Interview: Director Andrew Jarecki Expresses ‘All Good Things’

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CHICAGO – Family secrets seems to be a specialty of Director Andrew Jarecki. He made a big splash with his 2003 Oscar nominated documentary, “Capturing the Friedmans,” which explored the real life matters of the title family, and in his debut feature film narrative he uncovers a prominent New York City family in “All Good Things.”

All Good Things is a fictionalized account of New York City real estate mogul Seymour Durst, called Stanford Marks (Frank Langella) in the film, and his family. His son, David Marks (Ryan Gosling), is a classic black sheep, preferring to open up a country health food store in called “All Good Things” with his new wife Katie (Kirsten Dunst), than participate in the family business. David is a dark soul, prone to inappropriate behavior, which becomes worst when he does finally come back to New York City. A mystery develops when his wife goes missing, beginning another round of odd circumstances.

Ryan Gosling as David Marks and Kirsten Dunst as Katie in ‘All Good Things’
Ryan Gosling as David Marks and Kirsten Dunst as Katie in ‘All Good Things’
Photo credit: © Magnolia Pictures

Andrew Jarecki has taken his Capturing the Friedman documentary experience and has expanded it within the context of his first narrative feature. He sat down recently with to talk about his new film and the secrets surrounding it. With the first two films you’ve directed, you seem to specialize in the true life family secrets of the American Dream gone horribly wrong. What drives your particular fascination with this subject?

Andrew Jarecki: I think I like secrets, more than anything else. For whatever reason, I’m fascinated by people who have stories that are one step more complex than the version that you see. You see a version of Robert Durst [David Marks in All Good Things] who is the inspiration for this film, he has been painted in the media with a very colorful brush, and is certainly a burlesque figure in a lot of ways. He did these very extreme things, he ends up in Galveston, Texas, and even though he was a multi-millionaire he ends up in a $300 a month apartment and in disguise. For me, what was at the core of this person originally and who was he before he became kind of a cartoon character in the media was most intriguing. Most of the time you find something really interesting. Why did you have to change the names of the characters while using their story almost verbatim? Was it because of your point-of-view in the interpretation of the story?

Jarecki: We didn’t have to change the names, in fact we didn’t change them until the very last minute before we started shooting. We didn’t have any legal reasons for changing the names, the film wasn’t defamatory. It might have been controversial, but it didn’t rise to the level of saying anything terrible. But the main thing was when we started to work with the actors, mainly Ryan and Kirsten, there was a feeling of distraction in the process as in were they going to replicate those characters in a more specific way, such as physically.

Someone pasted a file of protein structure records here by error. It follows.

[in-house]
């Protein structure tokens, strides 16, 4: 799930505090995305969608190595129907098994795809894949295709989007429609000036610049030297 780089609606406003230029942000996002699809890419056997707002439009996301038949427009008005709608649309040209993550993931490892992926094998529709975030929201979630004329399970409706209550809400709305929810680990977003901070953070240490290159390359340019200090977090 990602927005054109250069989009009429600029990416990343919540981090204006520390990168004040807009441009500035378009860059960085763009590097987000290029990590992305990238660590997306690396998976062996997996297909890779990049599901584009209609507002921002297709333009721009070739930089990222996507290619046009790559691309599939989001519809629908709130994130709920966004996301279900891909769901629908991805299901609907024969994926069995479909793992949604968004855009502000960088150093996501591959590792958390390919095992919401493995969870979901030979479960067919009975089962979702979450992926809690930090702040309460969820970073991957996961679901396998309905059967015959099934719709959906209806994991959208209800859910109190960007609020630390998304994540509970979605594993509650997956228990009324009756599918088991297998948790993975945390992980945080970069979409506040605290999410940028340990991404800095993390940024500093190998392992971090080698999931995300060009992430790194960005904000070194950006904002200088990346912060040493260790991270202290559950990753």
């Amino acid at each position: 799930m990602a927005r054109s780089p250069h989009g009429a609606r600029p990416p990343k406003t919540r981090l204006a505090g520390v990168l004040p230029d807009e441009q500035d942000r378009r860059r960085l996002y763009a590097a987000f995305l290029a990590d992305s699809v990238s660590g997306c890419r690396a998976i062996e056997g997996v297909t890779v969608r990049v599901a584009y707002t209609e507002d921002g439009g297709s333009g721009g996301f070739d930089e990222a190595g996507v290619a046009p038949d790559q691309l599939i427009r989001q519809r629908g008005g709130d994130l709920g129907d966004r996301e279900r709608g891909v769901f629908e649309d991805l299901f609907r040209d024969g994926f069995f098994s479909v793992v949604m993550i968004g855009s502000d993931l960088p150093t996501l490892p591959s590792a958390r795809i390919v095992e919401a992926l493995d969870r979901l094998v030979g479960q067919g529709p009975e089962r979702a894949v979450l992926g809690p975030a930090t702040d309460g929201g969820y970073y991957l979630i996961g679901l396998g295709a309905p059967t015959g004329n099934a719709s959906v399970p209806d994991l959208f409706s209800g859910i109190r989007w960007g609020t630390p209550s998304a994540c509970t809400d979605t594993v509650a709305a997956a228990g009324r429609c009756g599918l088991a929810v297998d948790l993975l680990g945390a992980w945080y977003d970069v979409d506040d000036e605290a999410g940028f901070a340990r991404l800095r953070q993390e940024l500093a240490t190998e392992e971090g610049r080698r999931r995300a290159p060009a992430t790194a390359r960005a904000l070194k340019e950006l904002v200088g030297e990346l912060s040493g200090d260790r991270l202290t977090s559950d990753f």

Ryan and I had a lot of conversations about whether there should be prosthetics to make him look like the real Robert Durst, and ultimately that wasn’t the purpose of the whole thing. That was not what we wanted to be focusing on. We wanted the actors to be free to experiment with variations of the characters. So if we didn’t call them by the names of living people, then it wouldn’t be so much creating a character that would be close to someone else but rather to create a character that would be real for them. It turned out to be a good decision. I read that you shot hundreds of hours of footage interviewing the real people around the circumstances of the true story, calling it part of the process. Was that in accordance with your background in documentary or was it just a way to understand the story you were about to shoot?

Jarecki: Probably some of each. We never planned to make a documentary out of this story, because I thought it was more interesting as a narrative. I was more interested in the emotional life of the characters, not just the facts and figures about the various cases. But in order to develop the screenplay, we wanted to collect the most interesting stories about this couple and the various events in Bob Durst’s life, because those kind of quirky details is what tends to bring a story to life.

When you see the scene where Stanford Marks takes them to a rather anemic lunch after David and Katie’s wedding, you see Katie’s mother, who probably doesn’t have enough money for parking, having to split the tab with a multi-millionaire. That was an amazing detail that we couldn’t have made up. When you start with a real story, you get the benefits of the quirkiness of real life. Ryan Gosling is a master of capturing a character, even looking physically different in each of his roles. Does he have a distinct process for finding a character, and how much of that process involved your vision of who the character was?

Jarecki: If you like working with actors and you’re trying to get them to do something besides read the lines, and you bring in actors that are really talented like Ryan and Kirsten and Frank, the opportunity is to work together to create these characters. Part of that was me sharing details with them, filming the interviews and showing the interviews of people who knew the couple. In you opinion, how is the morality of ruling class wealth different in America in comparison to the presumed morality of law and order that the rest of us follow, and how was that morality played out in the film?